sand. 18mo. 45. 6d. A description, in an elementary manner, of the most important of those laws which regulate the phenomena of nature. The active agents, heat, light, electricity, etc., are regarded as varieties of energy, and the work is so arranged that their relation to one another, looked at in this light, and the paramount importance of the laws of energy are clearly brought out. The volume contains all the necessary illustrations, and a plate representing the Spectra of Sun, Stars, and Nebulæ, forms a frontispiece. The EDUCATIONAL Times calls this “the beau ideal of a scientific text-book, clear, accurate, and thorough.”
Flower (W. H.)—AN INTRODUCTION TO THE OSTE
OLOGY OF THE MAMMALIA. Being the substance of the Course of Lectures delivered at the Royal College of Surgeons of England in 1870. By W. H. FLOWER, F.R.S., F.R.C.S., Hunterian Professor of Comparative Anatomy and Physiology. With numerous Illustrations. Globe 8vo. 75. 6d.
hrush the present work contains the substance of a Course of Lcctures, the form hos been changed, so as the better to adapt it as a handbook forstudents. Theoretical views have been almost entirely excluded : and white it is impossible in a scientific treatise to avoid the employment of technical terms, it has been the author's endeavour to use no more than absolutoi'r necessary, and to exercise due care in selecting only those that seem most appropriate, or which have received the sanction of general adoption. With a very few exceptions the illustrations have been drawn expressly for this work
from specimens in the Museum of the Roval College of Surgeons.
Hooker (Dr.)—THE STUDENT'S FLORA OF THE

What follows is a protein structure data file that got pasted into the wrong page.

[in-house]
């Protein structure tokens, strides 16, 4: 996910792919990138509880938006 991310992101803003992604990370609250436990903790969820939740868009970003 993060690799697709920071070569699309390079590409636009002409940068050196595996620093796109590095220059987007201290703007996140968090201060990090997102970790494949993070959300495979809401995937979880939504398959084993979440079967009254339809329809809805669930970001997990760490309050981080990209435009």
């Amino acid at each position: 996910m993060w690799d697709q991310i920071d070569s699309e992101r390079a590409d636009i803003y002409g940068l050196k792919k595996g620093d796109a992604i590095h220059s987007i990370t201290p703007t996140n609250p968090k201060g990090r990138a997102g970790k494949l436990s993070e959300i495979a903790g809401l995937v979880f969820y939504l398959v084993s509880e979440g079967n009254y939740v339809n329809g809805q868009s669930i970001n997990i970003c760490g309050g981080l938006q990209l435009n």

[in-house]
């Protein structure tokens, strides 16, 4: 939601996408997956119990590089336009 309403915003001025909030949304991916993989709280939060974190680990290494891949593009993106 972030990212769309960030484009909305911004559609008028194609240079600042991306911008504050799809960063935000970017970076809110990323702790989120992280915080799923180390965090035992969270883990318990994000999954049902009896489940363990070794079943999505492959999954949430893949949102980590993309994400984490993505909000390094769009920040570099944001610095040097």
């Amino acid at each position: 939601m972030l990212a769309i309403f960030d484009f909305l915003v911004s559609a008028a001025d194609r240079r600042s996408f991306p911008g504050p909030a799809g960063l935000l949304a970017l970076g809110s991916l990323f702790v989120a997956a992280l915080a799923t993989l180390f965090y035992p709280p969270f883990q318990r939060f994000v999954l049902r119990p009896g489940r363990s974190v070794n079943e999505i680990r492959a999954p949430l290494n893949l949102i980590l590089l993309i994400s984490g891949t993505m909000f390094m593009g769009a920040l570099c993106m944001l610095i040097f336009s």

BRITISH ISLANDS. By J. D. HOOKER, C.B., F.R.S., M.D., D.C.L., Director of the Royal Gardens, Kew. Globe 8vo.
The object of this work is to supply students and field-botanists with a fuller account of the Plants of the British Islands than the manuais hitherto in use aim at giving. The Ordinal, Generic, and Specific characters have been re-written, and are to a great extent original, anil drawn from living or dried specimens, or both. “ Cannot fail to perfecti y fulfil the purpose for which it is intended.”—LAND AND WATER.
Containing the fullest and most accurate manual of the kind that has yet appeared.”—PALL MALL GAZETTE.
Oliver (Professor).—FIRST BOOK OF INDIAN BOTANY.
By DANIEL OLIVER, F.R.S., F.L.S., Keeper of the Herbarium and Library of the Royal Gardens, Kew, and Professor of Botany in University College, London. With numerous Illustrations.
Extra fcap. 8vo. 6s. 6d. This manual is, in substance, the author's “ Lessons in Elementary Botany,” adapted for use in India. In preparing it he has had in view the want, often felt, of some handy résumé of Indian Botany, which might be serviceable not only to residents of India, but also to any one about to proceed thither, desirous of getting some preliminary idea of the Botany of that country.